Blu-ray Review: Ex Machina

Ex Machina Blu-ray boxSTUDIO: Lionsgate | DIRECTOR: Alex Garland | CAST: Oscar Isaac, Domnhnall Gleeson, Alicia Vikander, Sonoya Mizuno
RELEASE DATE: 7/14/2015 | PRICE: Blu-ray/Digital HD Combo $24.99, DVD $19.98
BONUSES: featurettes, cast and crew Q&A
SPECS: R | 106 min. | Science fiction | 2.40:1 widescreen | DTS HD Master Audio 5.1, DTS:X | English and Spanish subtitles

RATINGS (out of 5 dishes): Movie  | Audio | Video | Overall

At a time when the topic of sentient machines is hot – everything from the new Terminator movie to the AMC series Humans either touches on the subject or delves into it – Ex Machina stands tall as the Artificial Intelligence treatise sci-fi fans have been waiting for. Because it’s set in a near future where AI is still in its nascent stage, it can more fully explore questions about self-awareness, emotions and what constitutes “human,” using a proxy for viewers who are still awed and perhaps slightly frightened by the possibility of a thinking computer.

That proxy is Caleb (Domnhnall Gleeson, Unbroken), a skilled coder at Blue Book, a Google-like search engine company. When he wins a raffle to spend a week at the estate of the firm’s enigmatic founder, Nathan (Oscar Isaac, Inside Llewyn Davis), he thinks he’ll be spending his time bonding with the boss. In actuality, Nathan has cherry-picked Caleb to “test” his latest opus, an Artificial Intelligence android in female form named Ava (Alicia Vikander, A Royal Affair). The fact that Ava’s hot, even with transparent, android-like arms, legs, and midsection, isn’t lost on Caleb, or his host. What follows is a series of exploratory “sessions” with the caged Ava, touching on the Turing Test (named for an early AI experiment set forth by computer pioneer Alan Turing), human relationships and sexuality, and philosophical thought experiments like Mary’s Room, which questions whether knowledge can be complete without experience to back it up. Soon, Ava reveals that Nathan isn’t the magnanimous visionary he appears to be, and Caleb is questioning whether he is testing Ava or if Ava – and by extension Nathan – is testing him.

Alicia Vikander has a face-to-face encounter in Ex Machina

Alicia Vikander has a face-to-face encounter in Ex Machina

It’s a tantalizing premise, and writer/director Garland (who wrote the sci-fi flicks Sunshine and Never Let Me Go) wraps it all in a shiny package with stark, subterranean rooms, equally jarring but colorful lighting, and convincing special effects. Shots of Ava from a distance, as when she dons a dress and leggings to hide her mechanized body parts, or when she and another female character roam the starship-like corridors, are gorgeous. Almost as compelling are sweeping views of Nathan’s vast estate, comprised of lush mountains, glacial ice fields and monstrous waterfalls (these scenes were shot in Western Norway).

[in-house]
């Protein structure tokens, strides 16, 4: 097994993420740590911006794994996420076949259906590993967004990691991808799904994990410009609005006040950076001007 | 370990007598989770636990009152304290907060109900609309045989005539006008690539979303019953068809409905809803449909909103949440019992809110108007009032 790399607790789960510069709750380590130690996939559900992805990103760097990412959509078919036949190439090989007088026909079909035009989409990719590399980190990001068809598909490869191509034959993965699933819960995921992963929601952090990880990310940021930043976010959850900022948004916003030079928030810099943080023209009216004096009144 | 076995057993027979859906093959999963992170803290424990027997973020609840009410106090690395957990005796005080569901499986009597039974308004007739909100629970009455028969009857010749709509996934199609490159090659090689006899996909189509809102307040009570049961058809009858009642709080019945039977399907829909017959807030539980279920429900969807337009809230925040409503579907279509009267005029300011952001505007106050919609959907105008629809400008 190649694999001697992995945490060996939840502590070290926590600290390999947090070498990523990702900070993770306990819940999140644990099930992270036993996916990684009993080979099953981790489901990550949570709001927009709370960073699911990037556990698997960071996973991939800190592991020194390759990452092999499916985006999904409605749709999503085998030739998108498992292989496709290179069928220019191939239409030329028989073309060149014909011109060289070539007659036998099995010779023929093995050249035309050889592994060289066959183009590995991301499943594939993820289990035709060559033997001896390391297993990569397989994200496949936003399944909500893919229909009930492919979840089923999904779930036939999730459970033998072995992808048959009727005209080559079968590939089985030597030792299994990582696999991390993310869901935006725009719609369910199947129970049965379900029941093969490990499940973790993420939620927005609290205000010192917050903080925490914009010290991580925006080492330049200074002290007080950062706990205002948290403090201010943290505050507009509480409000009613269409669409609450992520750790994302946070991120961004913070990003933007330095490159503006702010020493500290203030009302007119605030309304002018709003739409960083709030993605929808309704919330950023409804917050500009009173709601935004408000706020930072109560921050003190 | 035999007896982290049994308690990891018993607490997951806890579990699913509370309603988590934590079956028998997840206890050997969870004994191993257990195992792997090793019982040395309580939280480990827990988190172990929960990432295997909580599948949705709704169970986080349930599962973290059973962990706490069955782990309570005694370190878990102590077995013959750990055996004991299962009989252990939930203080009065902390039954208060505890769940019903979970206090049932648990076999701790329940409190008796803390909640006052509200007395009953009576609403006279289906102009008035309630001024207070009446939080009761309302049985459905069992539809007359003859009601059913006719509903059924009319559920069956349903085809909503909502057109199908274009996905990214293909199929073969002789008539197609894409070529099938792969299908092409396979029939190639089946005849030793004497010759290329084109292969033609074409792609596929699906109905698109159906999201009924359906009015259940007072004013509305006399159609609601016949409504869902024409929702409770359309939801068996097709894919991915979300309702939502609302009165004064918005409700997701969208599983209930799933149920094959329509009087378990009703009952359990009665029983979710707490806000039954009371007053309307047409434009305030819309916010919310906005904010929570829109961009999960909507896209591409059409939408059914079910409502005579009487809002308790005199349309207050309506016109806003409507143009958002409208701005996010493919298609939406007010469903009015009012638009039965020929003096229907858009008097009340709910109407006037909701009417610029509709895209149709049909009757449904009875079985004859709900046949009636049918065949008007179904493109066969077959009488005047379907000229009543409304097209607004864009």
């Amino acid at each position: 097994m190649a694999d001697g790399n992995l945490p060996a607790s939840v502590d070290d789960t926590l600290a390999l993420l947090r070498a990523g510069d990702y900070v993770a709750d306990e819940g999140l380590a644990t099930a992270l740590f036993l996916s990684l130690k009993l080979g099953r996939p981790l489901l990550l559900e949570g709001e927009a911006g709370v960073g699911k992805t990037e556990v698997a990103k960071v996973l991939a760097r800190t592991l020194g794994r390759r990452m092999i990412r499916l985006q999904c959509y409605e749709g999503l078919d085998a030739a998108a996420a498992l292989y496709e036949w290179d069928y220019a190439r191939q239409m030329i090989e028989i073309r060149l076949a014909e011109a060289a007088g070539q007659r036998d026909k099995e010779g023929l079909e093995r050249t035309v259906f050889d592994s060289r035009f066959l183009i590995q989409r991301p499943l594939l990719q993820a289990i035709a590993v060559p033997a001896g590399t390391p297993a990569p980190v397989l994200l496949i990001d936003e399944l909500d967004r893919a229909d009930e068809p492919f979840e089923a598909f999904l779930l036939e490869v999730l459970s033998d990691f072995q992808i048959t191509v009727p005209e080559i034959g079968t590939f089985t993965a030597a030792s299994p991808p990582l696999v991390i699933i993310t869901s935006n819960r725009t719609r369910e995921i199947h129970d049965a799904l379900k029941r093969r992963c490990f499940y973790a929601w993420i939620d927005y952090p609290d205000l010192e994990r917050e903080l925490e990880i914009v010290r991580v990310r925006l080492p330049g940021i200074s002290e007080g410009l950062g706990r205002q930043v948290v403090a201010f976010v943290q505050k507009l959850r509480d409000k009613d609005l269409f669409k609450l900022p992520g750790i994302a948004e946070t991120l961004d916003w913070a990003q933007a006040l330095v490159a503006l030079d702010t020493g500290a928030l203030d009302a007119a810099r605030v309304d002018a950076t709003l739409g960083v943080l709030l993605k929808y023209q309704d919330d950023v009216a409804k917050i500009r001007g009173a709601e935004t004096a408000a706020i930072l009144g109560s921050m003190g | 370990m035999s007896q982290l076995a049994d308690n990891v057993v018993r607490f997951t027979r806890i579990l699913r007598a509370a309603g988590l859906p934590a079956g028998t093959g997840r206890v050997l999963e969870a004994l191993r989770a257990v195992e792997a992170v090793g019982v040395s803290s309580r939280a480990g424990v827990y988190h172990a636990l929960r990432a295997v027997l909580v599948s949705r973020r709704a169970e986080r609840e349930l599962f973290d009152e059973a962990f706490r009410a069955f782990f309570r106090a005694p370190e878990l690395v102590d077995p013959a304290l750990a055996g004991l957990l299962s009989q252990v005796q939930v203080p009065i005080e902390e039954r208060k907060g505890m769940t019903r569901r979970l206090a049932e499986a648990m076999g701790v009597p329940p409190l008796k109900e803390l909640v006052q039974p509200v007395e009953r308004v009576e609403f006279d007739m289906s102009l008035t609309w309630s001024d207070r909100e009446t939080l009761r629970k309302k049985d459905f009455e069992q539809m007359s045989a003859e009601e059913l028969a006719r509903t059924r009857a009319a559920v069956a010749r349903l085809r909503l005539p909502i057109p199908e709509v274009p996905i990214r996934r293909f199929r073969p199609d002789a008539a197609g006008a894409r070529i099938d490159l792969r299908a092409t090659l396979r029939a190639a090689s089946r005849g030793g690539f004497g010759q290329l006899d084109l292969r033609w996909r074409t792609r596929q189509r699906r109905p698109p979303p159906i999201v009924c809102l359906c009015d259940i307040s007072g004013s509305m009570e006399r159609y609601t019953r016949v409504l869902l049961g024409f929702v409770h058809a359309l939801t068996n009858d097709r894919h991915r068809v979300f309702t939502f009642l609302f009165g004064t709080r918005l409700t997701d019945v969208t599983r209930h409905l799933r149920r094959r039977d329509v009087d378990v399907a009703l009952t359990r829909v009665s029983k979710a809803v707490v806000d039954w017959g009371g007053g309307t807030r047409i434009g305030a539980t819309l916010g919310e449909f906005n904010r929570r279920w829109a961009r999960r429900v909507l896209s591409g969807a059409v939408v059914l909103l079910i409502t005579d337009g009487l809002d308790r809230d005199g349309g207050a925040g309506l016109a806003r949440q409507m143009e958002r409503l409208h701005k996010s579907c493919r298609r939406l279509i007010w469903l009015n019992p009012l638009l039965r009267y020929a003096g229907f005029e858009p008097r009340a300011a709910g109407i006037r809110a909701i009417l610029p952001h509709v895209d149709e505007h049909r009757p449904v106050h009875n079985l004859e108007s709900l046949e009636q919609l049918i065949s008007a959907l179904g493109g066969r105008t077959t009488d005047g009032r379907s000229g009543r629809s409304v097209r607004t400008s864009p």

All three lead performers are exceptional, but Vikander is particularly fun to watch as she blends childlike affectations with those of a programmed entity. Sensuous and flirtatious, cunning and manipulative, her Ava is the femme fatale most rational men fear. Vikander, we learn in the supplements, is a trained ballet dancer, and her precise, economic movements join with hints of familiar human gestures, like the giddy hand-wringing of a teen girl to create a surprisingly complex character.

The Blu-ray disc looks exceptional, but sounds even better. This is a talky movie, but the audio track, available in DTS:X and DTS-HD Master Audio, delivers a wellspring of music and sound effects when necessary, adding great drama to key sequences, including the climax. It’s a slow build, but the musical score ultimately comes to the fore in a way that evokes great science fiction films like 2001: A Space Odyssey and Garland’s own Sunshine.

For a trailblazing A-list feature, the disc’s supplements are a bit scarce. We get no commentary track, for example, but hear frequently from Garland in the 5-part featurette, “Through the Looking Glass,” and nine behind-the-scenes “vignettes.” Those segments have much overlap, and three of them deal with Ava, attesting to her importance from both story and effects standpoints. The last piece deals with the music, and the film’s composers affirm that they sought an innocent cue for the movie’s “newborn” character. Finally, there’s an hour-long Q&A with Garland, the composers, Isaac, and the director of photography, recorded at the 2015 SXSW Convention.

Like the best science-fiction, Ex Machina makes viewers think, and question. It is itself a thought experiment writ large with state-of-the-art effects.


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About Gary

Gary Frisch has been contributing laserdisc, DVD and Blu-ray reviews to Video Business magazine, Home Theater Magazine, Home Theater Buyer’s Guide, Stereophile Guide to Home Theater and the DVD Guide for more than 14 years. He still has a collection of more than 40 laserdiscs, along with a working auto-reverse LD player, but thinks Blu-ray is da bomb and anxiously awaits the original Star Wars trilogy so he can buy it for the fifth time.